Alan Richards is a professor of economics and environmental studies at the University of California, Santa Cruz. He was educated in political science, Middle Eastern studies, and economics at Harvard University and the University of Wisconsin, Madison. Between 1992 and 1994 Professor Richards worked for the U.S. Agency for International Development as a senior political economist, conducting or directing political economy analyses. He has taught economics at the University of Wisconsin, Harvard University, and the American University in Cairo. With John Waterbury he coauthored A Political Economy of the Middle East (2d ed., 1996). He was a MacArthur Fellow in International Environmental Policy for the University of California. He is an advisory editor of Middle East Policy and a frequent consultant to the U.S. government on Middle Eastern affairs.
Well, he seems to be reputable, even if Santa Cruz is known out here as the true center of left-over sixties hippie culture, the land of bra-less old women with hairy legs, wearing Birkenstocks of course, lunching in shady vegan restaurants. But the University of California Santa Cruz is pretty well respected.

Richards' take on things? "The Iraq Avalanche Cannot be Stopped"

In reviewing all the discussion of the speech, Richards notes this:
… I am troubled by what I perceive as a tacit assumption - a very American assumption - underlying most of the discussion. It seems to me that even "pessimists" are actually "optimists": they assume that there exists in Iraq and the Gulf some "solution", some course of action which can actually lead to an outcome other than widespread, prolonged violence, with devastating economic, political, and social consequences.

I regret to say that I think this is wrong. There is no "solution" to this mess; it is sometimes not possible to "fix" things which have been broken. I can see no course of action which will prevent widespread violence, regional social upheaval, and economic hammering administered by oil price shocks. This is why so many of us opposed the invasion of Iraq so strenuously in the first place! We thought that it would unleash irreversible adverse consequences for (conventionally defined) US interests in the region. I am very sorry to say that I still think we were right.
Then he lists six specific reasons why, and those who like details of the region and economics can click on the link and read all about the situation, as this man sees it. It's not pretty.

And he ends with this:
Please don't misunderstand me: I am not advocating regional-crisis-cum-oil-price-spike. I simply think that it is probably unavoidable. If we leave, there will be violence, mayhem, slaughter, and instability, and if we stay there will be violence, mayhem, slaughter, and instability. If there is (as I tend to think) a large crisis looming on the horizon, it will certainly be ugly, even hideous. And then - something else will happen. The one thing I don't think is possible is to avoid it.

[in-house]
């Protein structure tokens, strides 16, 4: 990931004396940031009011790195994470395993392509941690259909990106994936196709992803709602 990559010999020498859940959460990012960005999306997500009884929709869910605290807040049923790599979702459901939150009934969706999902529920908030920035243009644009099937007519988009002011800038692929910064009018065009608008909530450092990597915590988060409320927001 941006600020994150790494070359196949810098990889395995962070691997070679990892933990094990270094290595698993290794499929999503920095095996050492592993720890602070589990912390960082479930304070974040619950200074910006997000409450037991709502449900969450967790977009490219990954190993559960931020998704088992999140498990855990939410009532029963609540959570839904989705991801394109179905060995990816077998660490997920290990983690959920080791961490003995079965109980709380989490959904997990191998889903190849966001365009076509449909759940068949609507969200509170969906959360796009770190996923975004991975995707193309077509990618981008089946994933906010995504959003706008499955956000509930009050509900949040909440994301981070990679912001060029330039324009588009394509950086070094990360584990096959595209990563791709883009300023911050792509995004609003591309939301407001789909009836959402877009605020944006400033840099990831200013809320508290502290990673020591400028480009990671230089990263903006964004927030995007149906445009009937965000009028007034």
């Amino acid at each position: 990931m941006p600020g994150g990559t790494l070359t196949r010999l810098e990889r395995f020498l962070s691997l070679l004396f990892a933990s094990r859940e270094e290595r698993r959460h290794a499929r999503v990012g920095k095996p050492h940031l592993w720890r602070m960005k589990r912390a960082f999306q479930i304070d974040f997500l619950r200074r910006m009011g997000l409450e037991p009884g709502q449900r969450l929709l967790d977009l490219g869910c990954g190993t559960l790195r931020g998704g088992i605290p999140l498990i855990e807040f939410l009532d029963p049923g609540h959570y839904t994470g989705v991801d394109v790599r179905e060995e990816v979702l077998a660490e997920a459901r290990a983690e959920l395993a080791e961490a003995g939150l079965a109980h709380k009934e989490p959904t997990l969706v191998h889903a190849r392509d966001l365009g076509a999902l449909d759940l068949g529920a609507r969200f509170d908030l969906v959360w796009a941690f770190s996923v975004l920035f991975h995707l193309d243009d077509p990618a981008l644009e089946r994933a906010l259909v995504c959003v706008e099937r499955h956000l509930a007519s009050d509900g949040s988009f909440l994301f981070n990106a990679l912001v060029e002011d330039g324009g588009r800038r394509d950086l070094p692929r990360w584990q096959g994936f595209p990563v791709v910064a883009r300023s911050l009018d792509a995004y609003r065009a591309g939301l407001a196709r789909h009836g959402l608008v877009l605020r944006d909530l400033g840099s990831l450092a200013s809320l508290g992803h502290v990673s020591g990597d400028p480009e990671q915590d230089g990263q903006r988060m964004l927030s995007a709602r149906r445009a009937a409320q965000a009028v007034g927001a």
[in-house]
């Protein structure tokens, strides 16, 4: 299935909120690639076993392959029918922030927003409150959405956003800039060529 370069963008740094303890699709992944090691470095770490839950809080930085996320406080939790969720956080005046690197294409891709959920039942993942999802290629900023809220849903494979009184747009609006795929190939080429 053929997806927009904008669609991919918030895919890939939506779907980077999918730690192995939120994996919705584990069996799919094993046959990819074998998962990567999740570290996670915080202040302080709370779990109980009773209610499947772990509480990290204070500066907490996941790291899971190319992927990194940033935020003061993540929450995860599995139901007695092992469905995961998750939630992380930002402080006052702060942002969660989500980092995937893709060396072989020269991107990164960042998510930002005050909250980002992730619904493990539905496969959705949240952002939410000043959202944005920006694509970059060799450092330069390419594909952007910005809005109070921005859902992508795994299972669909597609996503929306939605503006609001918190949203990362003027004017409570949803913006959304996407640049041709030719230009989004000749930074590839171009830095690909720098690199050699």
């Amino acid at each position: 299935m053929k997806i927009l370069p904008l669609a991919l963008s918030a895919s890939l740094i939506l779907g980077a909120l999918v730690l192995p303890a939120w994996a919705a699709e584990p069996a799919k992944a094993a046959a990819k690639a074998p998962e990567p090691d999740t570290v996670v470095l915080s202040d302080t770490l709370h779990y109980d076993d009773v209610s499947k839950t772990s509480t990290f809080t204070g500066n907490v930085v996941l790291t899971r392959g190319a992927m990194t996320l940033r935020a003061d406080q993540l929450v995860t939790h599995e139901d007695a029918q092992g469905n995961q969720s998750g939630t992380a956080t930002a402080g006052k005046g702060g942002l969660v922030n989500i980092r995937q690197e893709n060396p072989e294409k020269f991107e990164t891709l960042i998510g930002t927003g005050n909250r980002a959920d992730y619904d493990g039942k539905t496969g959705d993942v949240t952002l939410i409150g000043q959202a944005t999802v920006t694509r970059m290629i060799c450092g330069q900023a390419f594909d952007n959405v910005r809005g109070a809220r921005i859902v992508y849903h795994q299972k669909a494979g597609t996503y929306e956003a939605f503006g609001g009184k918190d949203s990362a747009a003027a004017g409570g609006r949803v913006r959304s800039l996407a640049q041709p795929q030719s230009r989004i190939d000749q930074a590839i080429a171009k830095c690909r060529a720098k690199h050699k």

So let me close where I began: I think it is delusional to imagine that there exists a "solution" to the mess in Iraq. From this perspective, the folly of Bush, Cheney and Company in invading Iraq is even worse than most informed observers of the region already think. Starting an avalanche is certainly criminal. It does not follow, however, that such a phenomenon can be stopped once it has begun.
But who are you going to believe. "Most informed observers" - or our leaders?

Many on the left, like Geov Parrish, have decided (he didn't like the speech either) -
How many times must we hear this president, this administration, use 9-11 as a suggested free pass for pursuing any half-assed policy that comes to mind? How often is our intelligence going to be insulted by the vaguely racist insinuation that any war against a Muslim nation is justified because the 9-11 terrorists were Muslim? How many more American soldiers are going to die while this White House insists, against all evidence, that there's a "clear path to victory"? How many more Iraqis must die to sate the stubbornness of political leaders halfway around the world?

… I'm tired of the thin rationalizations that have characterized not only the case for going to war, but the supposedly informed assessments of how that war is going - polyannaish drivel contradicted every time one turns on the evening news. The sacrifice, Bush told us Tuesday, is "worth it." To whom? Halliburton? Bechtel? And let's not even try to talk about how we extract ourselves from this mess. It's a verboten topic, in part because Bush doesn't have the guts or honesty to admit that it's a mess in the first place.

The question of what to do about Iraq is a tricky one with no easy answers. Now that we're there, we have a responsibility to help clean up the mess we've created. Too, there's a clear national interest in not allowing Iraq to slip into another Shiite autocratic theocracy ala Iran, an all too realistic possibility. Iraq's current puppet government and its army is no match for the insurgency, in large part because it has no legitimacy among Irarqi people. Rumsfeld and Bush, meanwhile, are trying to get away with using far fewer troops than their generals think are needed for the job. And the services can't recruit the soldiers needed to do the job. A multinational force would be most effective, but Bush won't cede that kind of control.